Tunis, Tunisia – Polls have closed in Tunisia where nearly seven million people were eligible to vote in the country’s parliamentary election, a legislative race expected to end with no clear winner.
Voting began on Sunday at 8am local time (07:00 GMT) in the presence of local and international observers, including regional experts and diplomats.
This is the second such vote since the 2014 adoption of Tunisia’s constitution following the overhrow of Zine El Abidine Ben Ali three years earlier. Ben Ali, who ruled over the for 24 years before the civilian uprising in 2011 forced him to flee, died last month in Saudi Arabia.
While Tunisia is often referred to as the only success story to come out of the Arab Spring, the elections were held against a backdrop of spiralling food prices, inflation and more than 15 percent unemployment.
Preliminary results will be announced on October 10 and official results on November 17. The assembly will then be given two months to choose a prime minister and form a new government.
Test for established parties
More than 1,500 lists and 15,000 candidates were running for 217 seats, with registered political parties and independents vying for control of the single chamber.
Opinion polls have been banned but results are likely to mirror last month’s presidential election, which saw newcomers Kais Saied and Nabil Karoui advance to a run-off as Tunisians turned their backs on the country’s political elite.
Independents will “certainly perform well because of the pushback on traditional politics,” Sarah Yerkes of Carnegie, a Washington-based think-tank, told Al Jazeera.
However, Yerkes said Ennahdha – currently the biggest force in Tunisia’s parliament – and Nabil Karoui’s Qalb Tunis are also likely to do well “because of their grassroots support”.
One-third of the lists are independent, while the presidential outcome suggests that traditionally powerful parties such as Nidaa Tounes straggle behind. Never before has Tunisia’s legislative outcome been so unpredictable.
Amid the uncertainty, experts agree that no single list will win the 109 seats needed to rule parliament, resulting in a coalition of blocs. This, in turn, could make it harder for parliament to form a government – an unnecessary hurdle in a country that is dealing with a myriad of other social issues.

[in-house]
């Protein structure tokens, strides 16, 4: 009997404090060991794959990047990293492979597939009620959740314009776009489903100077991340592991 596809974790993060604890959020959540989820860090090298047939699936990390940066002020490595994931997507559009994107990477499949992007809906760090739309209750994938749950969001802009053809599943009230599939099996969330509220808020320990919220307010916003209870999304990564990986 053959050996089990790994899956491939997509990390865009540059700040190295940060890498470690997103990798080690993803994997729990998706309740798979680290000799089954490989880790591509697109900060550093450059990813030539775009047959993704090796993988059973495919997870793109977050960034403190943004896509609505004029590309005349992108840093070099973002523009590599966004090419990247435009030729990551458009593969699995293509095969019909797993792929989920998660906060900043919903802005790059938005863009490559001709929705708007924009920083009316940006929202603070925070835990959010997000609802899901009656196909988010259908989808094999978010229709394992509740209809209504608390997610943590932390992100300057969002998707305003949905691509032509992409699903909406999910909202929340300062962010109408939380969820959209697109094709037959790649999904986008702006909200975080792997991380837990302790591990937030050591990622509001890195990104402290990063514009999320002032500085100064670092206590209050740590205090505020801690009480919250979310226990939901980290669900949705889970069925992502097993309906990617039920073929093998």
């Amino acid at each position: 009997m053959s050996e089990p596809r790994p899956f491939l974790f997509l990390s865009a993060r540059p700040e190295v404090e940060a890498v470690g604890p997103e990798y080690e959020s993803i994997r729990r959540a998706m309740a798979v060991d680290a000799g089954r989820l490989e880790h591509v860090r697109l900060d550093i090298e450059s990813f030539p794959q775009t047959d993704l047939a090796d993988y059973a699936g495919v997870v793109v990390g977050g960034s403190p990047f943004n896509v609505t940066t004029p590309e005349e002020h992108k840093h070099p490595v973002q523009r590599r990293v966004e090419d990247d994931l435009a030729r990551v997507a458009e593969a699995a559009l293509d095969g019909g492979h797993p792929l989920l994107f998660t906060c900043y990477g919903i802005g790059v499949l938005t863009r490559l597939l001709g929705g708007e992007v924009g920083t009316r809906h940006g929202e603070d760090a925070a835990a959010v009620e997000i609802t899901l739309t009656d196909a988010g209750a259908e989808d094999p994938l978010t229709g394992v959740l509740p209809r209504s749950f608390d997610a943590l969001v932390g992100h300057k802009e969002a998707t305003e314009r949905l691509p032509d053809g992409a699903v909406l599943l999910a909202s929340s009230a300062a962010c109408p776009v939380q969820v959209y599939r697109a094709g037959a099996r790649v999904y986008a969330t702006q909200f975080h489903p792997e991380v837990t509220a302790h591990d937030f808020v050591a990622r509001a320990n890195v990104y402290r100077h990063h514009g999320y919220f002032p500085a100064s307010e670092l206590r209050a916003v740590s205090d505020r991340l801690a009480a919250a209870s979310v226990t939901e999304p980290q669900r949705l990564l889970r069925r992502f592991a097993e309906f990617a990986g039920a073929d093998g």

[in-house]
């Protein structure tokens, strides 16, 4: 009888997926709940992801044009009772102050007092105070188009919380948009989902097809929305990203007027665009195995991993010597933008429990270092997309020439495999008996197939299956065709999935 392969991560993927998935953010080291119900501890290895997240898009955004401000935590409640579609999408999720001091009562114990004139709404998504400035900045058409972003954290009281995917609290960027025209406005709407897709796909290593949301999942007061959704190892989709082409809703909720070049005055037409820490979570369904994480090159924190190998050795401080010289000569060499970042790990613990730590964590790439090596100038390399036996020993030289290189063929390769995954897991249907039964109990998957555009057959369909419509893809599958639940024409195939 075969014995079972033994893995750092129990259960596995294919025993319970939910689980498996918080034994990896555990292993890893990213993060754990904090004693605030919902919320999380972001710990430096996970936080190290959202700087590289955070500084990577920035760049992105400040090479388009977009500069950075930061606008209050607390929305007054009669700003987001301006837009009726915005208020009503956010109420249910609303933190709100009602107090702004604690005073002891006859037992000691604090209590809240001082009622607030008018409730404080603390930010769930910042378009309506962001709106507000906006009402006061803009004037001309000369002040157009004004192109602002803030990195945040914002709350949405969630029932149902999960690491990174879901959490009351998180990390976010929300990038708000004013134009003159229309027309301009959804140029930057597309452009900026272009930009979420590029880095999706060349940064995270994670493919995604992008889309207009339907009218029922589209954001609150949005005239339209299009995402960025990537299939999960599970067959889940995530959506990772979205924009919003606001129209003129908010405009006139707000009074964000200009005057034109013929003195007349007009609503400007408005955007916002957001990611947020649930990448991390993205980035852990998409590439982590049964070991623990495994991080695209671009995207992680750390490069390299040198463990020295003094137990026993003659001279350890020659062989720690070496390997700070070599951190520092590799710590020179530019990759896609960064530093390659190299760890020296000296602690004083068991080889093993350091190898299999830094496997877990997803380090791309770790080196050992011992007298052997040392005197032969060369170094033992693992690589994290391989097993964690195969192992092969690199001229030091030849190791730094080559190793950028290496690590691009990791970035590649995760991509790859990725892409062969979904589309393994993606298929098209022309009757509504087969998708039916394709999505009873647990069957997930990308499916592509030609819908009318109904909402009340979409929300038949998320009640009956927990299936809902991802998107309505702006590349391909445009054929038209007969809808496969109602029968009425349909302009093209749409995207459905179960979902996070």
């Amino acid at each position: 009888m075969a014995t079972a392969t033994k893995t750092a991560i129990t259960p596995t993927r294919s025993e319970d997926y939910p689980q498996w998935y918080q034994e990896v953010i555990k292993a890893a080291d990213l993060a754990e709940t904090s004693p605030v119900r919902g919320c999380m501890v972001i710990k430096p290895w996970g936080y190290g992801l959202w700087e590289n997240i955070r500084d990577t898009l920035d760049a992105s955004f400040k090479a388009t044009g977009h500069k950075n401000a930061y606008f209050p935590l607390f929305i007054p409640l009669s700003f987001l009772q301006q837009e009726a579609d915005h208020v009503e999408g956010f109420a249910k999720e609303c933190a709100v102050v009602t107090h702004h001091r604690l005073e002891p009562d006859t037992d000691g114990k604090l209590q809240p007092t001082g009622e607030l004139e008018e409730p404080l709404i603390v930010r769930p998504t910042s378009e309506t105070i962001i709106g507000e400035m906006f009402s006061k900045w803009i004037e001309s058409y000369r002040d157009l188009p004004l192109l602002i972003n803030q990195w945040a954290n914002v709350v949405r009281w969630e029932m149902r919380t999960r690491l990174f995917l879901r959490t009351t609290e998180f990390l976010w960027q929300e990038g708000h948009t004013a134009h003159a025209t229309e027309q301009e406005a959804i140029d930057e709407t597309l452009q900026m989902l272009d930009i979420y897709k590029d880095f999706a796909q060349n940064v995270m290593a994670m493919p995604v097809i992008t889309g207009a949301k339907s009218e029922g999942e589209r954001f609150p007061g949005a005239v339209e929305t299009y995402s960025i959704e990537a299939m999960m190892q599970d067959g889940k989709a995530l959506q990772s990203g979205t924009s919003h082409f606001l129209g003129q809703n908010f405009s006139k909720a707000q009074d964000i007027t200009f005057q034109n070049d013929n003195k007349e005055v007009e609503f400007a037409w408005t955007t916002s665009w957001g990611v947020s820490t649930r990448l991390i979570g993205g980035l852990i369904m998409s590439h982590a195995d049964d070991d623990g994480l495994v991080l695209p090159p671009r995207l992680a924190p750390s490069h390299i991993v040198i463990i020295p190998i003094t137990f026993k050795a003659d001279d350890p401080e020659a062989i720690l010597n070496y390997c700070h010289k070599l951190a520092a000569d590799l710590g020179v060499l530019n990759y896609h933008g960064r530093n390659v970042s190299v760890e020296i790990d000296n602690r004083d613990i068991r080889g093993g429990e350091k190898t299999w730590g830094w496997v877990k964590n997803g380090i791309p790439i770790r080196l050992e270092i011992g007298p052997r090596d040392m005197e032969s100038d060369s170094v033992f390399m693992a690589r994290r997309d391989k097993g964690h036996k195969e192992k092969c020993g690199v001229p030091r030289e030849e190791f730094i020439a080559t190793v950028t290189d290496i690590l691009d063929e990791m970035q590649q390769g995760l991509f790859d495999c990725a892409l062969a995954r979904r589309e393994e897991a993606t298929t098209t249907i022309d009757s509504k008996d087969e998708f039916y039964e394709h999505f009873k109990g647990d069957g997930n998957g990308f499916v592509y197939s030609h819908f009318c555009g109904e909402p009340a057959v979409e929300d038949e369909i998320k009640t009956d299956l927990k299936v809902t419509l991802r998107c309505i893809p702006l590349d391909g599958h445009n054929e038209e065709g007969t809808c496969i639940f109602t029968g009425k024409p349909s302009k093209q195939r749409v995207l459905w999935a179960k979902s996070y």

“No one works for the interest of the country,” lamented a 39-year-old taxi driver who asked to remain anonymous. He was still undecided over who to vote for, admitting to having been overwhelmed by the sheer amount of campaign pamphlets in circulation. “Politicians are the worst part of Tunisia,” he said, mirroring the country’s widespread sense of disillusion.
‘Good of the country’
In the neighbourhood of Sousse Corniche, on the Gulf of Hammamet, voting polls were still empty at 10am.
One woman, 29-year-old waitress Amal, said she had voted for Abir Moussi’s Free Destourian party.
“I voted for her because she is the one who will face the Ennahdha party, she will never ally with them,” she said, in reference to Moussi, a former official in Ben Ali’s dissolved Democratic Constitutional Rally (RCD) party.
“She will also help promote women’s rights, I heard her the other day on the radio talking about how she will pass a law to prevent sons-in-law from inheriting what belongs to the mother-in-law.”
She said she would vote for detained media magnate Nabil Karoui in the second round of the presidential election because he “was already rich” and would focus on helping the poor and spurring economic growth.
Bechir Korbi, a 34-year-old plumber, said he voted for Ennahdha because he believed they offered the best programme.
“I didn’t attend their meetings nor did I watch their debates but I know they have a good programme. We discuss this with my friends when we meet,” Korbi told Al Jazeera.
“I voted for Saied in the first round and will vote for him again. I am not involved in politics, I just want the good of the country … I know Ennahdha will do what’s best for the country.”
The economy is the top priority
In Cite Ettadhamen, where unemployment, crime and drug-use abounds, politicians wasted no time in capitalising on the people’s woes.
On one street corner, young men and women clad in the red and white of the Al Amal party promised better education and healthcare and lower unemployment.
“The most important thing is unemployment, a lot of youths with degrees but no employment,” said Yosra, who did not wish to give her full name, thrusting a campaign pamphlet into the hands of a passer-by.
But some residents remained sceptical. “People don’t have enough money to think about politics,” said Saber Werfelli, a young cafe owner. “Most people are hungry, if you give them food you keep them quiet.”
Finding a solution to unemployment, spiralling food prices and inflation will be up to the legislature and new prime minister rather than the president, whose mandate is limited to foreign affairs, defence and national security.